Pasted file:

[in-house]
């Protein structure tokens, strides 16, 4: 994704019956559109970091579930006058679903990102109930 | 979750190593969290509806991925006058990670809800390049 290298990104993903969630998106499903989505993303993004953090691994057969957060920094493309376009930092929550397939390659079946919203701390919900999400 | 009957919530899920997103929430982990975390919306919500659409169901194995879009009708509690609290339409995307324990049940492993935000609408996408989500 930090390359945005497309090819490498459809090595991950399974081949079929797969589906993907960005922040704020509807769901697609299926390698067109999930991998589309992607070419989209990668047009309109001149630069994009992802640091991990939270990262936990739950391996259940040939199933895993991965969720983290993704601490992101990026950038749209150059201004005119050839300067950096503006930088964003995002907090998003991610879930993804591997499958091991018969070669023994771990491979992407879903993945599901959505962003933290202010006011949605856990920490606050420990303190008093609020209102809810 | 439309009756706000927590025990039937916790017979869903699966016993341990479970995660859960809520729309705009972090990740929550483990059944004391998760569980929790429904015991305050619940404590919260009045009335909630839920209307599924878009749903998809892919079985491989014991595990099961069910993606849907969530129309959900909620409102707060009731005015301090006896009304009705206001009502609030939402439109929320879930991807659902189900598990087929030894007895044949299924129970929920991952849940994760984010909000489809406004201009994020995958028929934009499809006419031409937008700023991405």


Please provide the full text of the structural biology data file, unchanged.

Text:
[in-house]
């Protein structure tokens, strides 16, 4: 994704019956559109970091579930006058679903990102109930 | 979750190593969290509806991925006058990670809800390049 290298990104993903969630998106499903989505993303993004953090691994057969957060920094493309376009930092929550397939390659079946919203701390919900999400 | 009957919530899920997103929430982990975390919306919500659409169901194995879009009708509690609290339409995307324990049940492993935000609408996408989500 930090390359945005497309090819490498459809090595991950399974081949079929797969589906993907960005922040704020509807769901697609299926390698067109999930991998589309992607070419989209990668047009309109001149630069994009992802640091991990939270990262936990739950391996259940040939199933895993991965969720983290993704601490992101990026950038749209150059201004005119050839300067950096503006930088964003995002907090998003991610879930993804591997499958091991018969070669023994771990491979992407879903993945599901959505962003933290202010006011949605856990920490606050420990303190008093609020209102809810 | 439309009756706000927590025990039937916790017979869903699966016993341990479970995660859960809520729309705009972090990740929550483990059944004391998760569980929790429904015991305050619940404590919260009045009335909630839920209307599924878009749903998809892919079985491989014991595990099961069910993606849907969530129309959900909620409102707060009731005015301090006896009304009705206001009502609030939402439109929320879930991807659902189900598990087929030894007895044949299924129970929920991952849940994760984010909000489809406004201009994020995958028929934009499809006419031409937008700023991405």